A remarkable series of photos have emerged showing the final moments when an Israeli air defense missile destroys a rocket launched by a militant organization. Although the particular air defense system that fired the interceptor missile is unconfirmed, Rafael, the manufacturer of the medium-range David’s Sling system used by the Israel Defense Forces (IDF), has just announced the first operational intercept using this weapon, apparently also against a rocket launched from the Gaza Strip.
Attributed to Israeli photojournalist Gilad Kfir, the photos in question show, at first, the interceptor missile, its engine blazing, heading straight for the targeted rocket, on a clean collision course. The intercepted projectile was claimed to be a Badr-3 unguided rocket, a weapon used by the Al-Quds Brigades, the armed wing of the Palestinian Islamic Jihad, the second largest Islamist militant group in the Gaza Strip, after the Hamas. Although it cannot be confirmed, the weapon in the first photo certainly matches its appearance.
It has been suggested that the Badr-3 was designed in Iran specifically for use by its proxies across the Middle East, and it is simple enough for them to produce it locally. Very similar to the Al-Qassim rocket, also of Iranian design, the Badr-3 is supposed to carry a warhead weighing between 660 and 880 pounds, providing considerably more destructive power than most Palestinian rockets, but that will come with a proportional reduction in range.
The following photos show the fireball left behind after the interceptor missile hit its target, with devastating effect.
Some accounts suggest that the interceptor missile was fired from one of the IDF’s Iron Dome air defense systems, which uses the Tamir missile, and was originally designed to intercept incoming rockets and other shells. artillery. The Iron Dome has already proven itself in battle on thousands of occasions. However, he primarily uses a proximity fuze, which detonates his kinetic warhead near the target, but he can also directly hit the target due to his very high degree of accuracy. You can read more about Tamir and his abilities here.
The Tamir missile used by Iron Dome. Raphael https://www.youtube.com/watch?v=TfoIZ5RbyEw
On the other hand, the missile fired by the David’s Sling system uses only a strike-to-kill concept – it relies on the interceptor slamming into the target to destroy it. This type of engagement is more consistent with what we see in the photos, but both missiles are capable of this intercept profile.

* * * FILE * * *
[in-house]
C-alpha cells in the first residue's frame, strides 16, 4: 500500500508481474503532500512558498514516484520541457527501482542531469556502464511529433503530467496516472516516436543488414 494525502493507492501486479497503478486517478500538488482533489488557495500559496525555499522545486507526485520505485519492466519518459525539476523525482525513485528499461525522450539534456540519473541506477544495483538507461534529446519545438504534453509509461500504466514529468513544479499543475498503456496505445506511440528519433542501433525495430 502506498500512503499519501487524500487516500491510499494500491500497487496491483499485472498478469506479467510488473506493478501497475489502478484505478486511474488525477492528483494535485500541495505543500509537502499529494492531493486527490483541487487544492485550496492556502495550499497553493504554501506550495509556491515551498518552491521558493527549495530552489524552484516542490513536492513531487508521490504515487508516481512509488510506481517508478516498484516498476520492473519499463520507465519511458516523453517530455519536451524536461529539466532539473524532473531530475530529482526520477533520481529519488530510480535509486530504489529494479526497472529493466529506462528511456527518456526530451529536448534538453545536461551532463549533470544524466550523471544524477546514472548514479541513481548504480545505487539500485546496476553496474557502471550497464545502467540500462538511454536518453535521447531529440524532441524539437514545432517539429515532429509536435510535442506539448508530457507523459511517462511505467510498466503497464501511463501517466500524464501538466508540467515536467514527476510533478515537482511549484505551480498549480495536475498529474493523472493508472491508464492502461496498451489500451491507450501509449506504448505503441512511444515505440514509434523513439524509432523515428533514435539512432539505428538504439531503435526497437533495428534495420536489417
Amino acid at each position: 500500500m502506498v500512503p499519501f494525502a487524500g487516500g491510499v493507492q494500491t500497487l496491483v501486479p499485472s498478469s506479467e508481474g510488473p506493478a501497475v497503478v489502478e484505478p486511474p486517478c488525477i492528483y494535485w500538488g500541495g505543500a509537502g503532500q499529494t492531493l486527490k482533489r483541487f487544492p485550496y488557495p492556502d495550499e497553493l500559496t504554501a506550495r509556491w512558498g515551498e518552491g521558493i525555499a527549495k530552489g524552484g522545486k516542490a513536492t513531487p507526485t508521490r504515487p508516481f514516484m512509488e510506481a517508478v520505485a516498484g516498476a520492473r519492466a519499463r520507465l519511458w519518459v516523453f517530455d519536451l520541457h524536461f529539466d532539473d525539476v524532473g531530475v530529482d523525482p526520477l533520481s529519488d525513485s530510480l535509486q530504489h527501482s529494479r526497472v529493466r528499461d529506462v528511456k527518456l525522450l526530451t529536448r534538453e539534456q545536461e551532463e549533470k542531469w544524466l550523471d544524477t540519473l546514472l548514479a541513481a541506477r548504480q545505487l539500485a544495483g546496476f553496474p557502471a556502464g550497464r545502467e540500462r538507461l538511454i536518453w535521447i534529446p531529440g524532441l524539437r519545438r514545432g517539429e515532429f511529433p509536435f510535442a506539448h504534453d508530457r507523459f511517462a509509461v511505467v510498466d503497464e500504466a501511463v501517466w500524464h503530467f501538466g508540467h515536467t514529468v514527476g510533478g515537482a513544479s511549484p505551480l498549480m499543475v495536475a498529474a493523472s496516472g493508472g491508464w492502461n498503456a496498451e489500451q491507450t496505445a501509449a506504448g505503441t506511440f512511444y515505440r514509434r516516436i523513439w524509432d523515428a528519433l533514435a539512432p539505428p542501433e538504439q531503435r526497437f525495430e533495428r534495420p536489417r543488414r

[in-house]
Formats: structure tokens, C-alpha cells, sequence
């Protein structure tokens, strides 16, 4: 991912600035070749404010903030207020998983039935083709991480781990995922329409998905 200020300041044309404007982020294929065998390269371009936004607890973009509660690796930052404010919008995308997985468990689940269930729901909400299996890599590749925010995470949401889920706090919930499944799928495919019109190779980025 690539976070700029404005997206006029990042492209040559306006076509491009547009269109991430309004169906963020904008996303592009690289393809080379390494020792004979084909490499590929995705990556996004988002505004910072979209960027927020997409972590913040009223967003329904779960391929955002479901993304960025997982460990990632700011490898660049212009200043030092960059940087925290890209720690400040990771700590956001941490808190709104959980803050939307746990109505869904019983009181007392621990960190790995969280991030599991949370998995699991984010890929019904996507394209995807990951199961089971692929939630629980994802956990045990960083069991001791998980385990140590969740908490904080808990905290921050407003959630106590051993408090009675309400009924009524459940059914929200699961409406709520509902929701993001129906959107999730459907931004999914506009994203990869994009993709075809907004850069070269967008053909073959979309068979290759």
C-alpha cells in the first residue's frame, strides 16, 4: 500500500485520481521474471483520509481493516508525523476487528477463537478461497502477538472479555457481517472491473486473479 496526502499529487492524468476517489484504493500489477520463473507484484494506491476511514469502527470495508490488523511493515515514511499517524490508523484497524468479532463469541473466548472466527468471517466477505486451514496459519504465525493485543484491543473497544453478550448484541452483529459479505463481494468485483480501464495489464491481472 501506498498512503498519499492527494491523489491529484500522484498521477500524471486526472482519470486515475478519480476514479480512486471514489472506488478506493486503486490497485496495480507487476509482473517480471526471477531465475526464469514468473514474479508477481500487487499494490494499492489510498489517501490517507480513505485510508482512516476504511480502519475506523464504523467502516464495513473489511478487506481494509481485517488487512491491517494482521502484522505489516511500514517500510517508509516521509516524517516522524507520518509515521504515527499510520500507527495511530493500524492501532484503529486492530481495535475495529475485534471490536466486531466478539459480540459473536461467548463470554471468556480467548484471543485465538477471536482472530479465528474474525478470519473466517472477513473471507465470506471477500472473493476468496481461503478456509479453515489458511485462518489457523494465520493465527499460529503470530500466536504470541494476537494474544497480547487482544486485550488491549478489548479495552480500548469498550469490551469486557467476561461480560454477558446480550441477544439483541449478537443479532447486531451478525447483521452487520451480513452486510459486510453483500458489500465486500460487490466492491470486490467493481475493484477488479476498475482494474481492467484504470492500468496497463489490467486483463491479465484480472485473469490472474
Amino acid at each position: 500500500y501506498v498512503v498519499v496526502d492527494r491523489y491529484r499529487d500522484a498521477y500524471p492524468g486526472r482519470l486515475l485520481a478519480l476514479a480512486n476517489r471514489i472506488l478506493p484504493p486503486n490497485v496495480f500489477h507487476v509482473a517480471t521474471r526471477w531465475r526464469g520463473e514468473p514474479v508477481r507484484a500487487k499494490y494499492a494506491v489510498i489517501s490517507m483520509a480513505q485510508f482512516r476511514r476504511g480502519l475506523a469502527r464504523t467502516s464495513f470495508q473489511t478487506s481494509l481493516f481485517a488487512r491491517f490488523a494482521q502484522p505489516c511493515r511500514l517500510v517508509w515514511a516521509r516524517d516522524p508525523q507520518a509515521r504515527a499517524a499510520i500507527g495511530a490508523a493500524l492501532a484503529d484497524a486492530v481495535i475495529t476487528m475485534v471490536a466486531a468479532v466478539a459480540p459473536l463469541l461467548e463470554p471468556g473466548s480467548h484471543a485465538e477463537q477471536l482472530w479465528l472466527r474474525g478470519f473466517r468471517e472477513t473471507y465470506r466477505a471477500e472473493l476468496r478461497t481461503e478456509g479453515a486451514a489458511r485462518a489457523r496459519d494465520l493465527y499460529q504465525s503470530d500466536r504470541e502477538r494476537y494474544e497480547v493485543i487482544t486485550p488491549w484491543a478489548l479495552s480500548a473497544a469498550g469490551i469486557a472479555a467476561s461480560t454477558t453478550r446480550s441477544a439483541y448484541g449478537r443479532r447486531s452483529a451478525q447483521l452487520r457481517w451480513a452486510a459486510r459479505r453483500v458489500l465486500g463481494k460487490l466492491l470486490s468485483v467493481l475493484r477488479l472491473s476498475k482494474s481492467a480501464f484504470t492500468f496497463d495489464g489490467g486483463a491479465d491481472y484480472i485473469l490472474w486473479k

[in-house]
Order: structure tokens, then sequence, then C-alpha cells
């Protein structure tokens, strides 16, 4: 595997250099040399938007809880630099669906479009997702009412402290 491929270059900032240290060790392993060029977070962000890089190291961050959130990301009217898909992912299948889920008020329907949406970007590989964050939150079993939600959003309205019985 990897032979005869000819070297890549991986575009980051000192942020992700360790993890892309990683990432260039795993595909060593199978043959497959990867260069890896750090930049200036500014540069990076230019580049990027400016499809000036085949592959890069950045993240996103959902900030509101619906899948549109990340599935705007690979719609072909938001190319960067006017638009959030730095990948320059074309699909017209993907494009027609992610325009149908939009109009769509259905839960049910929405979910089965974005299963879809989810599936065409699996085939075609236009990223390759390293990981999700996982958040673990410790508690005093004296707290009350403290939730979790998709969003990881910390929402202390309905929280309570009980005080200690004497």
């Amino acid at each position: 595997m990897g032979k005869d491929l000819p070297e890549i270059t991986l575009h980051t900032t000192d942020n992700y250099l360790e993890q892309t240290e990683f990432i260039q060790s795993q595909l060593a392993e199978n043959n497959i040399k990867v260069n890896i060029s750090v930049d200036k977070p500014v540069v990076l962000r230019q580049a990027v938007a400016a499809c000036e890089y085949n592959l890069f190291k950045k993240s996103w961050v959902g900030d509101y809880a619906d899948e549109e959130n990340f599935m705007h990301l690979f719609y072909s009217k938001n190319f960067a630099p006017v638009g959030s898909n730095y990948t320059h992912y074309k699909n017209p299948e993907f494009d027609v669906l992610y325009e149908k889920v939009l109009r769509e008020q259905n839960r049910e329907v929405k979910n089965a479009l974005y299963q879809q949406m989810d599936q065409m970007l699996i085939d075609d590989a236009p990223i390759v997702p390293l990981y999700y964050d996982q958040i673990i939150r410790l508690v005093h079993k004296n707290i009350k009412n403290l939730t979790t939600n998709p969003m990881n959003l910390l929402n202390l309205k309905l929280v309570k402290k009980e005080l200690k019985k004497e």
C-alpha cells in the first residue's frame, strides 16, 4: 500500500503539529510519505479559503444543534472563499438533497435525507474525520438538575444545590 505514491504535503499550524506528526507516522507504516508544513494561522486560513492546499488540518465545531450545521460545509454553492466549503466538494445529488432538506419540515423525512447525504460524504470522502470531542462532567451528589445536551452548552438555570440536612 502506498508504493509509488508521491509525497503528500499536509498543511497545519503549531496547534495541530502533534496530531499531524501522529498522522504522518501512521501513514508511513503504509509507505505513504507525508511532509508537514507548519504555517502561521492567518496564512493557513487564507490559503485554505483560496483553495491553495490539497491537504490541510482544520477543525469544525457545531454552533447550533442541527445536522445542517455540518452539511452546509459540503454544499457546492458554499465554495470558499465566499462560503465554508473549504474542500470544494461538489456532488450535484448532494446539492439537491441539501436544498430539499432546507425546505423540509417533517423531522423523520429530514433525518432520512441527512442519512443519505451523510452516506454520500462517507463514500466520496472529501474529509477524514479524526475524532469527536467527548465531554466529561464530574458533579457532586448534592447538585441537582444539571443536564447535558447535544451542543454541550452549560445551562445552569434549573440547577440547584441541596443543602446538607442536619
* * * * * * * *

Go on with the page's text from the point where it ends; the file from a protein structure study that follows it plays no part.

The missile used in the David’s Sling system – known as the Stunner – is about 15 feet long in a full turn, that is, with the first and second stage. From this perspective, the booster-like first stage would have already fallen, leaving the interceptor second stage to do its destructive work. As it stands, the general similarities in appearance between the Tamir and Stunner missiles again rule out a definitive identification.
While the missile fired by David’s Sling features an unusual ‘dolphin’ shaped nose profile to house its dual-mode seeker assembly, the low resolution of the first photo means that this identification point is also not immediately obvious.
The Stunner interceptor and booster, the export version of the same missile used by the David’s Sling system. Raphael
Whether it was a coincidence or not, just hours before photos of the rocket intercept appeared on social media, Israeli defense company Rafael posted a tweet stating that David’s Sling system was “officially proven in combat”. The statement continued: “In the past 24 hours, the IDF conducted its first operational intercept using Rafael’s David’s Sling system over the skies of central Israel against a rocket launched from the Gaza Strip.
This would certainly correspond to the period of the rocket intercept photos, although it is also possible that they show an iron dome. At this point, it’s simply not possible to say with authority whether they show the first use of the David’s Sling system, but the timing of their appearance is certainly remarkable.
As for David’s Sling, this system became operational with the IDF as early as 2017, although – officially at least – it was not used in an operational interception until this week. It is not clear if any failed interception attempts took place or are factored into this claim. In addition to larger artillery rockets, David’s Sling is intended to shoot down short-range ballistic missiles (SRBMs), aircraft, drones, and cruise missiles. Earlier this year, David’s Sling won its first export order, from newly created NATO member Finland, a deal you can read about here.
As such, it comprises the mid-to-upper tier of Israel’s layered air defense system, fitting between the Iron Dome and the upper-tier Arrow ballistic missile defense system, with the Patriot system somewhere in between. between the two.